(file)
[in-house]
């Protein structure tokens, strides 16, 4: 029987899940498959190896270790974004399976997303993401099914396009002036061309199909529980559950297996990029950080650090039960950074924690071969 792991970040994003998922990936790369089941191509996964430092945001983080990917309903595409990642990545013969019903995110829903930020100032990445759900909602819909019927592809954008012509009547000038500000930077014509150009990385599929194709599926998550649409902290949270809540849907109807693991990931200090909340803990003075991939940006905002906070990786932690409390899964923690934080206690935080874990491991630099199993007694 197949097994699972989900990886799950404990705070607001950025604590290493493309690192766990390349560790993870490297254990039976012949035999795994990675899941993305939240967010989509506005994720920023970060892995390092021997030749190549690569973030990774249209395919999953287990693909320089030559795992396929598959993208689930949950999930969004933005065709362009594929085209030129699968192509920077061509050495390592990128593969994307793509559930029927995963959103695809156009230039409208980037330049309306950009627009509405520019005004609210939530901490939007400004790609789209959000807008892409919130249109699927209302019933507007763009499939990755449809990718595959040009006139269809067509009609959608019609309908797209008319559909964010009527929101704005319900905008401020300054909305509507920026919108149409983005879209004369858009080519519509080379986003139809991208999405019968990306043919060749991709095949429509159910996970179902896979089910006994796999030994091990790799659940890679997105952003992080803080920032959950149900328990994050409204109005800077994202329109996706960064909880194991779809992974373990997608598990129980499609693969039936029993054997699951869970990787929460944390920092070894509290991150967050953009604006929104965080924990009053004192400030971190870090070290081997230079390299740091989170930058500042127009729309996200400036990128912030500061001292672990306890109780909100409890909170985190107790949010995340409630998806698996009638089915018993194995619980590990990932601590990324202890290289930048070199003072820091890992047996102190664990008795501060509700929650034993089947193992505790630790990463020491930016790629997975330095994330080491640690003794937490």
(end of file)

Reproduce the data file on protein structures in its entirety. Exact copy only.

[in-house]
């Protein structure tokens, strides 16, 4: 029987899940498959190896270790974004399976997303993401099914396009002036061309199909529980559950297996990029950080650090039960950074924690071969 792991970040994003998922990936790369089941191509996964430092945001983080990917309903595409990642990545013969019903995110829903930020100032990445759900909602819909019927592809954008012509009547000038500000930077014509150009990385599929194709599926998550649409902290949270809540849907109807693991990931200090909340803990003075991939940006905002906070990786932690409390899964923690934080206690935080874990491991630099199993007694 197949097994699972989900990886799950404990705070607001950025604590290493493309690192766990390349560790993870490297254990039976012949035999795994990675899941993305939240967010989509506005994720920023970060892995390092021997030749190549690569973030990774249209395919999953287990693909320089030559795992396929598959993208689930949950999930969004933005065709362009594929085209030129699968192509920077061509050495390592990128593969994307793509559930029927995963959103695809156009230039409208980037330049309306950009627009509405520019005004609210939530901490939007400004790609789209959000807008892409919130249109699927209302019933507007763009499939990755449809990718595959040009006139269809067509009609959608019609309908797209008319559909964010009527929101704005319900905008401020300054909305509507920026919108149409983005879209004369858009080519519509080379986003139809991208999405019968990306043919060749991709095949429509159910996970179902896979089910006994796999030994091990790799659940890679997105952003992080803080920032959950149900328990994050409204109005800077994202329109996706960064909880194991779809992974373990997608598990129980499609693969039936029993054997699951869970990787929460944390920092070894509290991150967050953009604006929104965080924990009053004192400030971190870090070290081997230079390299740091989170930058500042127009729309996200400036990128912030500061001292672990306890109780909100409890909170985190107790949010995340409630998806698996009638089915018993194995619980590990990932601590990324202890290289930048070199003072820091890992047996102190664990008795501060509700929650034993089947193992505790630790990463020491930016790629997975330095994330080491640690003794937490």